The shipping industry is changing, there’s no question about this. New technological solutions are emerging in an industry that took more than a century to fully switch from sail to coal, then another hundred to move to oil, and is now having to struggle with the next switch to happen in less than half that time.
It is an industry revolving around multi-million dollar assets, all of which have many similarities yet are all unique in some design aspect or other. One of the common features on most ships is the crew. They are trained to a specific internationally agreed level. These crew are awarded internationally accepted certification, and to a large extent find they can work on almost any of these internationally trading assets (and given one or two bespoke pieces of additional training such as danger cargo certification, ECDIS training and so on).
But this technology that is reshaping the industry is bringing the shore closer to the ship metaphorically, and is creating the potential for huge change in shipboard working environments.
Experts are now arguing that seafarer training needs to be overhauled to reflect the changing digitalisation of the industry, which is seeing ship managers and owners build cloud-based support or control centres (think of Columbia Ship Management, Grieg, Carnival, and most of the liner companies), support services build data and work platforms (such as DNV GL’s Veracity platform).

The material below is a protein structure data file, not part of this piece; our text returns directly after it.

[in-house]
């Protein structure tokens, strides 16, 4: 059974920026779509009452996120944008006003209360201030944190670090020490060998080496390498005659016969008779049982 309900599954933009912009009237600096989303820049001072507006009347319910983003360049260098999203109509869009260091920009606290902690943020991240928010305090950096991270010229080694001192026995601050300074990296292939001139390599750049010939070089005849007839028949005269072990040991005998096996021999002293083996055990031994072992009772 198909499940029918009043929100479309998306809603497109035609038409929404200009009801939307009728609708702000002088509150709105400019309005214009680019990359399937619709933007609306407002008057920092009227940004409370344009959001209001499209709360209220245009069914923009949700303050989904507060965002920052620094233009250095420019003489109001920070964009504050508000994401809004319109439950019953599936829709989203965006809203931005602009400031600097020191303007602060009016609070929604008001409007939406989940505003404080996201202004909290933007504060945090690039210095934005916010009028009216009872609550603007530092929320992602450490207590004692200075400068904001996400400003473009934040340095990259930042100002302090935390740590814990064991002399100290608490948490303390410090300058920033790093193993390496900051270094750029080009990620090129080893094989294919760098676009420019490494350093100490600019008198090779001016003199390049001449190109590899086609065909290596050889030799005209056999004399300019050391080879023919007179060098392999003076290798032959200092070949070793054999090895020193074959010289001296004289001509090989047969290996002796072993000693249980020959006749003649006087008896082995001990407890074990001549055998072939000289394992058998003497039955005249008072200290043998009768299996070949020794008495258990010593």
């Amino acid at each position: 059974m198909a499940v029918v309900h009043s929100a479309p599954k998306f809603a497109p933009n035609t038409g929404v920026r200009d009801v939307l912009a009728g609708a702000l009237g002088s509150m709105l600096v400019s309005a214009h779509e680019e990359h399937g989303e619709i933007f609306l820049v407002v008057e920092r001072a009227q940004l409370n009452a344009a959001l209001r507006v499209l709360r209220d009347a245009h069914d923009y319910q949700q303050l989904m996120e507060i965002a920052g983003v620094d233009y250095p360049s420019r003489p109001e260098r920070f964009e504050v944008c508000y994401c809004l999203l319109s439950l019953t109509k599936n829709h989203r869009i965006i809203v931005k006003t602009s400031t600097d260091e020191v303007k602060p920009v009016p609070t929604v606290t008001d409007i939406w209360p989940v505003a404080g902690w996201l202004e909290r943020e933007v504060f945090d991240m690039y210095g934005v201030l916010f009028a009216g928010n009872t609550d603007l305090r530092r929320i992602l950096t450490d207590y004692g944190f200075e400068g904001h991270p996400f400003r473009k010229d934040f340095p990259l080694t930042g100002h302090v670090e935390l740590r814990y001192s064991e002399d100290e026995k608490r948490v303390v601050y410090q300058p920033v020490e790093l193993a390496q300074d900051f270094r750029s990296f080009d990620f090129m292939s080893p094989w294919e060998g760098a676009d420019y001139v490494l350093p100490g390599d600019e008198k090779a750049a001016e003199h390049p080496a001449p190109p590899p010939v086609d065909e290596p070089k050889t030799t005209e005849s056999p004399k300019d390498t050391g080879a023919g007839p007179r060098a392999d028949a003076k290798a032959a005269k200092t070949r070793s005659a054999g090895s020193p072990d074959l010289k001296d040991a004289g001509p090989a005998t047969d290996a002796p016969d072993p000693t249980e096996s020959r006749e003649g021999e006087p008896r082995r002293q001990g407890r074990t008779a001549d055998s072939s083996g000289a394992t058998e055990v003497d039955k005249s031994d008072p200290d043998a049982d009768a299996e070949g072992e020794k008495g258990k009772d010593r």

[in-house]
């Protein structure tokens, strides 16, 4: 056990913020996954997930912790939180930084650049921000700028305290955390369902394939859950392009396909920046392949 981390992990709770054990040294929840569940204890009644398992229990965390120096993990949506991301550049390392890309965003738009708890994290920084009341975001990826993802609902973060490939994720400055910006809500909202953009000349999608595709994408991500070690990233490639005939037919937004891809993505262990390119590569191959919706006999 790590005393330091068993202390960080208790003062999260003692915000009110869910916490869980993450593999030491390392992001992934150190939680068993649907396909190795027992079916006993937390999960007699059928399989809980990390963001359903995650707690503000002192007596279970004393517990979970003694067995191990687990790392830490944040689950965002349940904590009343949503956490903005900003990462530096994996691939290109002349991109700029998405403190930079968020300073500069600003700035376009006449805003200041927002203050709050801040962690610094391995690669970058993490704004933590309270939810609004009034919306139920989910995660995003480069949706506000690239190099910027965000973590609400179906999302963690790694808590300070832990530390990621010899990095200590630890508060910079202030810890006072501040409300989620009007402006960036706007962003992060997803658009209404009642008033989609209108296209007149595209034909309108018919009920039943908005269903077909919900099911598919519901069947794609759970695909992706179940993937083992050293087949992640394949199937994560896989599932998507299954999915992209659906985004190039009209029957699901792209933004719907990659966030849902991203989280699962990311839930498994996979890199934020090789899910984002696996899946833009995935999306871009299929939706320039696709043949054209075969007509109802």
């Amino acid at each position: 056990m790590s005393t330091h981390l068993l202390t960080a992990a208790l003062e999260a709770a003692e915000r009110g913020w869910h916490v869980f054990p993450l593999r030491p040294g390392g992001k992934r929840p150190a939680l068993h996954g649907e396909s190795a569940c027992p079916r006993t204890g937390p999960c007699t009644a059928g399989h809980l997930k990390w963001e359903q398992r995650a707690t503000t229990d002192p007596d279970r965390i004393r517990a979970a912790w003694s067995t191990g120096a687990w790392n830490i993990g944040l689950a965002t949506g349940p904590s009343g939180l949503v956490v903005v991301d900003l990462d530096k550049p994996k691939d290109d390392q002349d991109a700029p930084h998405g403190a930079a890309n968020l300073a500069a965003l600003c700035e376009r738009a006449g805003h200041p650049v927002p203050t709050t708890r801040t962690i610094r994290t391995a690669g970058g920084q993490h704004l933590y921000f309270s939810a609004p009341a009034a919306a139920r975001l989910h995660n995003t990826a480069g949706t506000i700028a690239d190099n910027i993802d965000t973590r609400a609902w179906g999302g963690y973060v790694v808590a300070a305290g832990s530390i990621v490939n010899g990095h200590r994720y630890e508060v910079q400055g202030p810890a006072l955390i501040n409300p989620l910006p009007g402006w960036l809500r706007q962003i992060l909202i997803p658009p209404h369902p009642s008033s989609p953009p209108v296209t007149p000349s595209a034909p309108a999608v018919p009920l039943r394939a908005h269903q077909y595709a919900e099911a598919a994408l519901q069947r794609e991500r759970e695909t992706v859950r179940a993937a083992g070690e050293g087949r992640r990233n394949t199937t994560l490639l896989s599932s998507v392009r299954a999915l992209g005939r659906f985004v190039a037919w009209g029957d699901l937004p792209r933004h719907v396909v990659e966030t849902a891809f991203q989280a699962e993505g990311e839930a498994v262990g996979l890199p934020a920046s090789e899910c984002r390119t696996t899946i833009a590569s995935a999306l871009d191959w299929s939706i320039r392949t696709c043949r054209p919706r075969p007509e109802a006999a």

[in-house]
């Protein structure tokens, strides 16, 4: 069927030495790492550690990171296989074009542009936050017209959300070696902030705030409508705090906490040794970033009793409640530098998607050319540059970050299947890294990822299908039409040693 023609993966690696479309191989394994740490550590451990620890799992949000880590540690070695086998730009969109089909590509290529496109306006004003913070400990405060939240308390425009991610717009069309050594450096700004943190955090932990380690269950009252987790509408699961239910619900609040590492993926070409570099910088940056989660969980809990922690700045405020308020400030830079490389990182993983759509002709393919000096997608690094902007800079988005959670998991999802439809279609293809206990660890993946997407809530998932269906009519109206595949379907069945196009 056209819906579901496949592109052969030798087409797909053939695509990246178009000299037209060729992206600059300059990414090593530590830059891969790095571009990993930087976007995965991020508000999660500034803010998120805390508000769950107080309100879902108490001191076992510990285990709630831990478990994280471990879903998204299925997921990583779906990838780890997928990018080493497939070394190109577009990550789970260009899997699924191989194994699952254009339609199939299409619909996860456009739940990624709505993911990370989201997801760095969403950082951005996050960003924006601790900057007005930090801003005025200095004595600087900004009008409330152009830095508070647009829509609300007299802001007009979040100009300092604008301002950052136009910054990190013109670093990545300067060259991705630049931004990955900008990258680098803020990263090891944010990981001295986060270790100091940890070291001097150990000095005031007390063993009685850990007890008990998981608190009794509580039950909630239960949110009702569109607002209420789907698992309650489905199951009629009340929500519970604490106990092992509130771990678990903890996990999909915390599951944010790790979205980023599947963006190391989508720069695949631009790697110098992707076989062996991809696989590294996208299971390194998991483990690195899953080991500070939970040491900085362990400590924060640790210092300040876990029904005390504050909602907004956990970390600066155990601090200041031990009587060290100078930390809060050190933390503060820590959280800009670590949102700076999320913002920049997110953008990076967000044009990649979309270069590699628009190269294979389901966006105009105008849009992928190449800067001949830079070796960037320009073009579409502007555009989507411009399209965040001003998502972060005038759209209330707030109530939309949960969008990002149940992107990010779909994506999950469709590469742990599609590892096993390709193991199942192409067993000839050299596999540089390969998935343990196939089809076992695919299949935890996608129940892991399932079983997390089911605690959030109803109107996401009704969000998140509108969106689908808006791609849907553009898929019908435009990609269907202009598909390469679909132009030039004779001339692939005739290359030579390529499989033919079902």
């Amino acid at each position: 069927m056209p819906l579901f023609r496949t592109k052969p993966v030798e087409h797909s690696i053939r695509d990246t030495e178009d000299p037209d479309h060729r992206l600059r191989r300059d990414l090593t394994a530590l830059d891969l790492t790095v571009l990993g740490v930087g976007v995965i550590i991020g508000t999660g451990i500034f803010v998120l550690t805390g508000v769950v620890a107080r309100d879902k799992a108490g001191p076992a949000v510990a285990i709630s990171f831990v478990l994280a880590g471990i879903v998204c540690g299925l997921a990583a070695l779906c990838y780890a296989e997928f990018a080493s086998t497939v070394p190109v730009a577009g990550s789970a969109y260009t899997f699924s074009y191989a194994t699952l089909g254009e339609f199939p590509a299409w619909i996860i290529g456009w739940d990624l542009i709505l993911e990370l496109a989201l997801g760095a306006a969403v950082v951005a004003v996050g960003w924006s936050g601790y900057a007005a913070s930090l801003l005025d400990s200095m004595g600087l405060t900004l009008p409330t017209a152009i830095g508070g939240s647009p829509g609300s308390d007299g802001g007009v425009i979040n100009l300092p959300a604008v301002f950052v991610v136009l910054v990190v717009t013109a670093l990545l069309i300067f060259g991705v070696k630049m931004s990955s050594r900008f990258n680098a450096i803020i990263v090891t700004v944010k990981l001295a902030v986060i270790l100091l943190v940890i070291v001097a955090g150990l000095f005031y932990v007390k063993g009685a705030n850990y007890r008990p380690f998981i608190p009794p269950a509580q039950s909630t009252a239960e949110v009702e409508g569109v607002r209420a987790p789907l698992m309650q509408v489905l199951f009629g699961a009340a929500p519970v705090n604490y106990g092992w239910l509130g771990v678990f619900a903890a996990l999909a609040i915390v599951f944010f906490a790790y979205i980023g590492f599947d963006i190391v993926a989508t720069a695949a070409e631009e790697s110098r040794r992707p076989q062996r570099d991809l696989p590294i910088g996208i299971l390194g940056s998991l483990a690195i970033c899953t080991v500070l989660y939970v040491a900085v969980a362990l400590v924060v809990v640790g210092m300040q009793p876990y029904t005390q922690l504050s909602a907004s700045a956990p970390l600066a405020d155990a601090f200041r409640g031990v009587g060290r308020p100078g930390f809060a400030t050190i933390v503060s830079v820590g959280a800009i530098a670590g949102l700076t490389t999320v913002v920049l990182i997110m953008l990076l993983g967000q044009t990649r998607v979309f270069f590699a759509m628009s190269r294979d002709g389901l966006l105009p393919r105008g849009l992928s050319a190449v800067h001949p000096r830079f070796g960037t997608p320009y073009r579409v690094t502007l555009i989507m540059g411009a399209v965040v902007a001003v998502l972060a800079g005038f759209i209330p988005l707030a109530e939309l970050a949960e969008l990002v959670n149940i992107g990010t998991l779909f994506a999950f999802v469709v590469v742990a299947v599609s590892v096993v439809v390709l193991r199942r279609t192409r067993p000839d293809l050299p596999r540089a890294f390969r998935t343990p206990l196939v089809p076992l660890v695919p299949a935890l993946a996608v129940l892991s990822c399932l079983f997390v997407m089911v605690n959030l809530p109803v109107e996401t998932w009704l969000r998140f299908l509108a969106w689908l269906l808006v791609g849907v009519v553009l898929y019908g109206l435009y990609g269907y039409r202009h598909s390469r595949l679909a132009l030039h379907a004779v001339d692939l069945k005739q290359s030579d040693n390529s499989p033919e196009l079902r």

In its extreme case these arguments lead to question about the role of oversight in autonomous unmanned vessels, and here we can look to the Kongsberg designed Yara Birkeland which has been supported by the Norwegian authorities and will be operated remotely and autonomously (after a two years of trials) by Massterly, a joint venture between Kongsberg and the ship owner, manager and supplier, Wilhelmsen.
But in a more immediate question the argument about training overhaul points to the digitalisation and solutions that are filtering into the industry today and changing onboard roles. While technology speeds up the pace of change in a once sleepy industry there are warnings that more needs to be done in recognition of the role of the human in the (digital shipping) loop, a term favoured by technology experts to acknowledge the fact that there is a human making the decisions or having the ability to override autonomous systems (even if it is a yes/no decision relating to a voyage route).
Welcome the e-farer, the seafarer trained for the age of the smart ship, the seafarer who may not need to work on the ship.
Speaking at an Maritime UK-backed autonomous shipping seminar in London recently Sarah Kenny, chief Executive of UK marine engineering consultancy BMT Group, said the current arrangements for crews are training officers for a carer in an industry that no longer reflects the reality of this technology.
In a conference dedicated to assessing technology and the regulatory requirements of creating autonomous shipping, Kenny said there will always be a need to address the hype of those pushing technologies, but the fact is that there are significant changes in the sector with increased connectivity, digital solutions and sophisticated and integrated shipboard systems.